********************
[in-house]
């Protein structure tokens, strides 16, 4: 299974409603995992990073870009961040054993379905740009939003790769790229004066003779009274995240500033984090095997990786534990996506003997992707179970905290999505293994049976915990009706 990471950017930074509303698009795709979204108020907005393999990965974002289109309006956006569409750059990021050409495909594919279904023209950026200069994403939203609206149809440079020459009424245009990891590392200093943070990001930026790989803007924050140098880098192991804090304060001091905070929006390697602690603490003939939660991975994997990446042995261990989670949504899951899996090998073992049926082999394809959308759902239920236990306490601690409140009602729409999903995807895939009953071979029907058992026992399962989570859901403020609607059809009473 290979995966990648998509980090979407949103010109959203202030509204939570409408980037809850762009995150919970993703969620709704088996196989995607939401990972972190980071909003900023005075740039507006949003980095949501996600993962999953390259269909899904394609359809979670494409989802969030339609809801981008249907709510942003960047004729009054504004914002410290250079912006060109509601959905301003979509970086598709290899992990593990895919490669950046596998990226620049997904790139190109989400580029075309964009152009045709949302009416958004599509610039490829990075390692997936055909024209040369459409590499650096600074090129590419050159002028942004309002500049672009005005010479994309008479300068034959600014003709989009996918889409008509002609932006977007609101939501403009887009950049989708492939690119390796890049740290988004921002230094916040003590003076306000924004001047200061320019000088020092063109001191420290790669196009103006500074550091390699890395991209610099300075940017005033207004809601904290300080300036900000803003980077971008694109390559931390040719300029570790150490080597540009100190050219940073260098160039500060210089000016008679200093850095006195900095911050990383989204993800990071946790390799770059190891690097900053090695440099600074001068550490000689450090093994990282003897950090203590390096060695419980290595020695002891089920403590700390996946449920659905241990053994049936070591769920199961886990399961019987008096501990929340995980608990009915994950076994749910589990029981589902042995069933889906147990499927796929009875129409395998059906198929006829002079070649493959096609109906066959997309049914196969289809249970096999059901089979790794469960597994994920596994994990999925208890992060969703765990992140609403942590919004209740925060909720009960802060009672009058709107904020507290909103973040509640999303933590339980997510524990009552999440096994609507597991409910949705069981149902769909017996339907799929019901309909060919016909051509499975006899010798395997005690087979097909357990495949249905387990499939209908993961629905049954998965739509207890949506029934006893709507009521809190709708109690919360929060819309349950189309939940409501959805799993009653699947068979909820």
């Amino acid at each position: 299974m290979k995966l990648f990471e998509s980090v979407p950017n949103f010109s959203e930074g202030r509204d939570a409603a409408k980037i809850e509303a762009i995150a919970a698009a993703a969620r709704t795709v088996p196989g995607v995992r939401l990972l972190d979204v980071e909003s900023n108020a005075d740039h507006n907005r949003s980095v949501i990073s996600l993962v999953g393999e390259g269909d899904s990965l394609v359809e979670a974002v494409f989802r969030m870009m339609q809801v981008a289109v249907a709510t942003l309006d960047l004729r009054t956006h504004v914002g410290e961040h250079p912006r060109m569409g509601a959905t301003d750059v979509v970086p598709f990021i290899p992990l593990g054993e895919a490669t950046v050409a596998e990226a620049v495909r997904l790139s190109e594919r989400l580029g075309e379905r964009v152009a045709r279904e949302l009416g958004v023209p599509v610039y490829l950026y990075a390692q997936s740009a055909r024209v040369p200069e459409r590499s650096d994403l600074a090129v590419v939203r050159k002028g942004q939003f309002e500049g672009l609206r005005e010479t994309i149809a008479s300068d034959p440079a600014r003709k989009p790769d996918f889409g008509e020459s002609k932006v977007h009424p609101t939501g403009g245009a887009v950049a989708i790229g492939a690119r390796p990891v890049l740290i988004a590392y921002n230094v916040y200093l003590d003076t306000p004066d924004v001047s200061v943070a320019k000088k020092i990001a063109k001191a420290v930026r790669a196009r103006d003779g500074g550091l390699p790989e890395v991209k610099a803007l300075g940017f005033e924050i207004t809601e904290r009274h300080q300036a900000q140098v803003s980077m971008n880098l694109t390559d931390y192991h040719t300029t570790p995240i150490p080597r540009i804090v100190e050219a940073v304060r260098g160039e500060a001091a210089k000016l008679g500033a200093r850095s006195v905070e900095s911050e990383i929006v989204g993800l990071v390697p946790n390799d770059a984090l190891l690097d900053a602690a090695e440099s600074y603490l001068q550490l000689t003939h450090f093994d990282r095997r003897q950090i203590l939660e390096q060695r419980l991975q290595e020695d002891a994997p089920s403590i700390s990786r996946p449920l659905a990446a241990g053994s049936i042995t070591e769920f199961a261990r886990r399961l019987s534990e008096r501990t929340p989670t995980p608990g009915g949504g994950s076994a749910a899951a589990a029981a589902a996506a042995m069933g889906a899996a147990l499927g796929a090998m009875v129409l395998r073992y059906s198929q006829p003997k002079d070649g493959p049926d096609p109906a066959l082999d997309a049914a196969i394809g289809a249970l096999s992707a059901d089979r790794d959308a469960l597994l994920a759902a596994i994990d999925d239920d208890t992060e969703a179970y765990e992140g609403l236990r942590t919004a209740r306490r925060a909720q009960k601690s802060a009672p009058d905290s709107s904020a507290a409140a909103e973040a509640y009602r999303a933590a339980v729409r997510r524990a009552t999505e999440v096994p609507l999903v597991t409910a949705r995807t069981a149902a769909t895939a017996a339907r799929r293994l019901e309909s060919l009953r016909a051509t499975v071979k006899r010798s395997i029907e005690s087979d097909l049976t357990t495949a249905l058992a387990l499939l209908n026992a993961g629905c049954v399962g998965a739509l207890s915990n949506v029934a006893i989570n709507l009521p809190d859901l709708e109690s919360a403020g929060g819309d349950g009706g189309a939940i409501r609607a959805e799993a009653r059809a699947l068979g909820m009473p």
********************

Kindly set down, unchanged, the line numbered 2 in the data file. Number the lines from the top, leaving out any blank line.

């Protein structure tokens, strides 16, 4: 299974409603995992990073870009961040054993379905740009939003790769790229004066003779009274995240500033984090095997990786534990996506003997992707179970905290999505293994049976915990009706 990471950017930074509303698009795709979204108020907005393999990965974002289109309006956006569409750059990021050409495909594919279904023209950026200069994403939203609206149809440079020459009424245009990891590392200093943070990001930026790989803007924050140098880098192991804090304060001091905070929006390697602690603490003939939660991975994997990446042995261990989670949504899951899996090998073992049926082999394809959308759902239920236990306490601690409140009602729409999903995807895939009953071979029907058992026992399962989570859901403020609607059809009473 290979995966990648998509980090979407949103010109959203202030509204939570409408980037809850762009995150919970993703969620709704088996196989995607939401990972972190980071909003900023005075740039507006949003980095949501996600993962999953390259269909899904394609359809979670494409989802969030339609809801981008249907709510942003960047004729009054504004914002410290250079912006060109509601959905301003979509970086598709290899992990593990895919490669950046596998990226620049997904790139190109989400580029075309964009152009045709949302009416958004599509610039490829990075390692997936055909024209040369459409590499650096600074090129590419050159002028942004309002500049672009005005010479994309008479300068034959600014003709989009996918889409008509002609932006977007609101939501403009887009950049989708492939690119390796890049740290988004921002230094916040003590003076306000924004001047200061320019000088020092063109001191420290790669196009103006500074550091390699890395991209610099300075940017005033207004809601904290300080300036900000803003980077971008694109390559931390040719300029570790150490080597540009100190050219940073260098160039500060210089000016008679200093850095006195900095911050990383989204993800990071946790390799770059190891690097900053090695440099600074001068550490000689450090093994990282003897950090203590390096060695419980290595020695002891089920403590700390996946449920659905241990053994049936070591769920199961886990399961019987008096501990929340995980608990009915994950076994749910589990029981589902042995069933889906147990499927796929009875129409395998059906198929006829002079070649493959096609109906066959997309049914196969289809249970096999059901089979790794469960597994994920596994994990999925208890992060969703765990992140609403942590919004209740925060909720009960802060009672009058709107904020507290909103973040509640999303933590339980997510524990009552999440096994609507597991409910949705069981149902769909017996339907799929019901309909060919016909051509499975006899010798395997005690087979097909357990495949249905387990499939209908993961629905049954998965739509207890949506029934006893709507009521809190709708109690919360929060819309349950189309939940409501959805799993009653699947068979909820």